And when I look over my shoulder I see how far we have come and how strong we are as a family.  It's been a rocky 5 years full of more sadness and change than I ever expected or knew to be possible.  We're still standing, though, now a family of three.

Anniversary dates like the one approaching bring a myriad of emotions to the surface:  longing, wistfulness, regret, pain, anger, and gratitude.  I'm not sure there is a time limit for how many years a person misses a loved one.  I think I will always miss Sean from time-to-time.  He is always a thought away.  But when I look over my shoulder, I recognize how far I have come year to year in moving away from the pain.  I once feared that moving on meant forgetting, but now I see it for what it is:  inevitable evolution of life.  We're still alive.  The kids have huge mile-marker moments ahead and I alone will be there as witness.  And that's okay now.  I have made peace with being a tight little feisty family of three.

Wednesday, May 19, 2010

Addicted to ranting

The song 'Addicted to Love' keeps going through my mind lately as I hear about one celebrity after another going into sex rehab.  Yes, I think people can be addicted to sex.  I think people can be addicted to anything. What I don't believe in is using an addiction as an excuse for bad behavior.

Thanks to Tiger and Jesse cheaters across the world now have sex addiction as an excuse for infidelity.  Screw that.  True addicts need help; there's no question about that.  If either of these two is being authentic, which I doubt, then I hope they recover with intense therapy.  What bothers me is that these high profile 'addicts' are using the word lightly.  They behave badly and toss the word addiction out as an excuse.

I have nothing but compassion for those who struggle with addiction.  I was married to an addict.  Sean battled alcoholism our entire marriage on top of being bi-polar.  I saw first hand the battle involved with someone who truly wanted to break free of addiction.  It isn't a pretty sight.  And it wasn't a pretty life.  But I never allowed him to use his addiction as an excuse for being an ass.

When I see celebrities tossing the word addict around in an effort to gain sympathy for bad judgment, I am skeptical.  When Tiger needed to spend over $100,000 to remodel his suite at the rehab center, a red flag went up.  When Jesse James abruptly left sex rehab because Sandra wouldn't take his call, that also screamed, "I'm here because my PR guys thought it would look good" rather than "I need help no matter what the cost."  Is that what someone does when they truly need help or want help with an addiction?   Granted, I'm not a celebrity with a celebrity bank account; but I have been around addiction long enough to be skeptical at that behavior.

When a guy is an ass, he's an ass.  A cheater is a cheater.  A liar is a liar.  Let's just call it like it is regardless of the fame or the money.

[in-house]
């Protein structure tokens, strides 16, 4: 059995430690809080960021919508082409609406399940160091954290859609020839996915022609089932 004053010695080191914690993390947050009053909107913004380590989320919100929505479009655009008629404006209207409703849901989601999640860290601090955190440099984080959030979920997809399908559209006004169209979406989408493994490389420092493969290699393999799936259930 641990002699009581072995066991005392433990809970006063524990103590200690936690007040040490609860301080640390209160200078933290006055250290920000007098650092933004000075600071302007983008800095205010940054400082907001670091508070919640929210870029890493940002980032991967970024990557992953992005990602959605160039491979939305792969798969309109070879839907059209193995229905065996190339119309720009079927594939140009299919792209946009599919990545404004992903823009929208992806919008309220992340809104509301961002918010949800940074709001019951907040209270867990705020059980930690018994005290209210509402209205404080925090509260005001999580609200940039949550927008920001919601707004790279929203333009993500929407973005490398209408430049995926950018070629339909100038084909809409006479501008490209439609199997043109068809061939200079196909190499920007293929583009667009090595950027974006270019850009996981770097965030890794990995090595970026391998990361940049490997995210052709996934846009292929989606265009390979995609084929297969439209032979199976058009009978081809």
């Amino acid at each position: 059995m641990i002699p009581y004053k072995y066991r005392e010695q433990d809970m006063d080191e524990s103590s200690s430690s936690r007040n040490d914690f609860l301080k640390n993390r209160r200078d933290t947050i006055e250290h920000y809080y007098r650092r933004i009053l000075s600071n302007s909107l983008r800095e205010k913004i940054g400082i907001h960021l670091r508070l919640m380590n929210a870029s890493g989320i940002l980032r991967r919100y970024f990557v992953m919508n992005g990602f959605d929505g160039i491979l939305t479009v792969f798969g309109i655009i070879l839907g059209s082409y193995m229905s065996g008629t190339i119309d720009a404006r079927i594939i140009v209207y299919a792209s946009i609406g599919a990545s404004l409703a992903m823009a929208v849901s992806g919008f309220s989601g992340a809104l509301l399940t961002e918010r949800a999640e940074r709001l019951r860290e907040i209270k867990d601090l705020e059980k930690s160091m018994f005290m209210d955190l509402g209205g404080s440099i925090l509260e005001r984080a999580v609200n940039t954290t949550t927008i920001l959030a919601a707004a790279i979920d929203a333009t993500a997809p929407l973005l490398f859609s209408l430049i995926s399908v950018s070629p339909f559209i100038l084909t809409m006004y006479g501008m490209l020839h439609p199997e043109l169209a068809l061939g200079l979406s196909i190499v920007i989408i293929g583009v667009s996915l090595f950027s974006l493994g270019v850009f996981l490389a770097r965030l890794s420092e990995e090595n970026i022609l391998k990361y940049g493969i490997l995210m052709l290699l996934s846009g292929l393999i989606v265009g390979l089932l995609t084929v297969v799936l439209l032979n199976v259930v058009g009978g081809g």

What are our children learning when they see high profile people behaving badly and getting away with it?  Not just children, but people in general think this is a 'way out' of a sticky situation. Just slap a label on it, cry, cross your fingers and hope people let you off the hook.

Addiction is a serious problem people face.  It is not an excuse.  It is not a word to be thrown around to try to save your reputation.  Some people are addicted to sex--no question.  Then again, there are some people who simply like to use their fame to have sex with anyone because it boosts their egos.  By trivializing it with the latest celebrity rehab fad, we are encouraging people who are not ill to exploit a serious problem for their own benefit.  That's wrong.

(And, by the way, this is an editorial. If you don't like it, don't read it.  I have nothing but compassion for true addicts of any kind.  In a comment to this post earlier tonight, I was accused of being co-dependent for standing by my husband during his struggle to remain sober (which he did for years at a time).  I did not encourage any addictive behavior with Sean.  Did I try to protect him? Yes, while he was in rehab I covered for his where-abouts to protect our family's privacy.  I fought like hell along side him on his quest for sobriety because I took my vows 'in sickness and in health' seriously.  He ended up committing suicide because (I feel) he was simply worn out by the struggle and that is a tragedy I relive every day of my life. And none of that was my fault--not his addiction and not his death.  Any comments to the contrary say more about you than me. Peace.)

Monday, May 17, 2010

Kiss the sky

As I prepare for my daughter's confirmation and her transition to high school, I see all the pieces of my life take shape like a flickering slide show behind me.  Laughing with high school friends, falling in love for the first time, pulling all-nighters in college, traipsing through Europe, partying in my 20s, getting married, buying my first house, having babies, sending the kids off for their first days of school, scattering my husband's ashes to the wind, attending grief camps/counseling for the kids, home schooling my daughter for 2 years, arguing with my kids over stupid stuff, watching kids' school plays, evolving adult friendships, traveling, starting life over at 40 and now watching my kids grow into their independence. It all makes me sigh.  

"'Cause you can't jump the track, we're like cars on a cable,